Recently University of Colorado Cancer Center presented a study in journal Prostate that provides powerful proof that inflammation may be the connection among Vitamin D and prostate cancer. Particularly, the research reveals that the gene GDF-15, identified to be upregulated by Vitamin D, is especially missing in samples of human prostate cancer driven by inflammation.
When you take Vitamin D and place it on prostate cancer cells, it prevents their development. But it has not been verified as an anti-cancer agent. We desired to understand what genes Vitamin D is switching on or off in prostate cancer to offer new goals,” says James R. Lambert, investigator at the CU Cancer Center.
Since showing that Vitamin D up-regulates the expression of GDF-15, Lambert and co-workers, which includes Scott Lucia, wondered if this gene might be a mechanism via which Vitamin D works in prostate cancer. In the beginning it looked as if the answer was no.
“We believed there may be great amounts of GDF-15 in usual tissue and minimal levels in prostate cancer, but we identified that in a large cohort of human prostate tissue samples, appearance of GDF-15 did not track with either normal or cancerous prostate tissue,” Lambert claims.
But then the group recognized an exciting pattern: GDF-15 was consistently low in samples of prostate tissue that contained inflammation.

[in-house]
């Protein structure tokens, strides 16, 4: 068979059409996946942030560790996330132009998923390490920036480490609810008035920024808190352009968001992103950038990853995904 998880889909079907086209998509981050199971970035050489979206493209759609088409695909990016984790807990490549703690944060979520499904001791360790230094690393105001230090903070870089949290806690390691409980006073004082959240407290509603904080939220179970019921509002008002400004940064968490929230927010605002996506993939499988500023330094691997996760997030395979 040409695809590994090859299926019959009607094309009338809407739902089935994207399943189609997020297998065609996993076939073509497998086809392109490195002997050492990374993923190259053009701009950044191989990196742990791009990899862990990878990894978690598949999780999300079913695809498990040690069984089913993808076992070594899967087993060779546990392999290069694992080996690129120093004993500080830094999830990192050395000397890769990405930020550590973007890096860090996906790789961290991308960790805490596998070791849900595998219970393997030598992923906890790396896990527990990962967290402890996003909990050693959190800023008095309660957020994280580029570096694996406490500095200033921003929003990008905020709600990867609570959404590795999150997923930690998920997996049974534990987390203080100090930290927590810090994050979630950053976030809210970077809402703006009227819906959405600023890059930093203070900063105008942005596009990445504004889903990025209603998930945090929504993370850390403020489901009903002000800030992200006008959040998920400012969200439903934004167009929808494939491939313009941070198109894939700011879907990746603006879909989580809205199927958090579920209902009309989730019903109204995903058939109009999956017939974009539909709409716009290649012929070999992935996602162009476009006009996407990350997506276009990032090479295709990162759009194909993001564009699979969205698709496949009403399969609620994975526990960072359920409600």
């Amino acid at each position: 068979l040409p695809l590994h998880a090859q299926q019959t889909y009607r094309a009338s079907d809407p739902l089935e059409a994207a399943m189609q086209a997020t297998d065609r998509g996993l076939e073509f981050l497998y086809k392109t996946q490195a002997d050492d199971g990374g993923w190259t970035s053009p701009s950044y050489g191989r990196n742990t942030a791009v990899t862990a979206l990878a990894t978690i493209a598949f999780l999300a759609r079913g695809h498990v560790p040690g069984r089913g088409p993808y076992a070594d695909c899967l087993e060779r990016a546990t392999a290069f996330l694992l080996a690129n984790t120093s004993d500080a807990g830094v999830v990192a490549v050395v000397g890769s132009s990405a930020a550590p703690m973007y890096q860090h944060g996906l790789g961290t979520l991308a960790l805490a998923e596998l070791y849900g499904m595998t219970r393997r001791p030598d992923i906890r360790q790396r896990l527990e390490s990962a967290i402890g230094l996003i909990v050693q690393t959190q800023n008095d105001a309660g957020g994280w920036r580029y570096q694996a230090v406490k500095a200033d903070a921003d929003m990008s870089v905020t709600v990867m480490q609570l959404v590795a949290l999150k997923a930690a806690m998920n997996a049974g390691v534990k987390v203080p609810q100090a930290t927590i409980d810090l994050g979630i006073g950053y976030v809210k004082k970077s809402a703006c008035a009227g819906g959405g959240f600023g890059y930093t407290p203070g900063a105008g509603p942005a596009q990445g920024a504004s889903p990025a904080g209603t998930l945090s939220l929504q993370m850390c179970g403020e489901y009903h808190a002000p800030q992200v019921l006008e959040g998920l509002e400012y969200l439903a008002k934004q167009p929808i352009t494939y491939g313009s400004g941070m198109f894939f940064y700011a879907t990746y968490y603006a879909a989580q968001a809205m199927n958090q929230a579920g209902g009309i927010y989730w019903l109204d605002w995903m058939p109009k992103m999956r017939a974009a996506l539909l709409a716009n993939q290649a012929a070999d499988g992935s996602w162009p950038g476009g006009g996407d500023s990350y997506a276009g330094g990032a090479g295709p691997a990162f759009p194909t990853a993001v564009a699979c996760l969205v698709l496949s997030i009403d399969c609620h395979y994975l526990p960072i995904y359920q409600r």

Lambert says “Inflammation is believed to drive several cancers which includes prostate, gastric and colon. For that reason, GDF-15 may be a good thing in maintaining prostate tissue healthy — it suppresses inflammation, which is a bad actor possibly driving prostate cancer”.
The research used a innovative computer algorithm to evaluate immunohistochemical (IHC) data, a process that in earlier research had been done somewhat subjectively by pathologists. With this new method, Lucia, Lambert and co-workers were capable to evaluate the expression of the GDF-15 protein and inflammatory cells by IHC staining on slides obtained from these human prostate samples.
In addition motivating is that the gene GDF-15 was proven to reduce inflammation by suppressing another target, NFkB. This target, NFkB, has been the emphasis of many earlier studies in which it has been proven to promote inflammation and play a role to tumor formation and growth; however, scientists have formerly been incapable to drug NFkB to reduce its tumor-promoting behavior.
“There’s been a lot of work on suppressing NFkB,” says Lambert. “Now from this beginning point of Vitamin D in prostate cancer, we have come a long way in the direction of knowing how we might use GDF-15 to target NFkB, which may have implications in cancer forms far beyond prostate.”
Recently Clinical Research Society published an article about association between Vitamin D levels and asthma attacks and how vitamin d deficiency leads to frequent asthma attacks with title Link Between Asthma and Vitamin D Deficiency.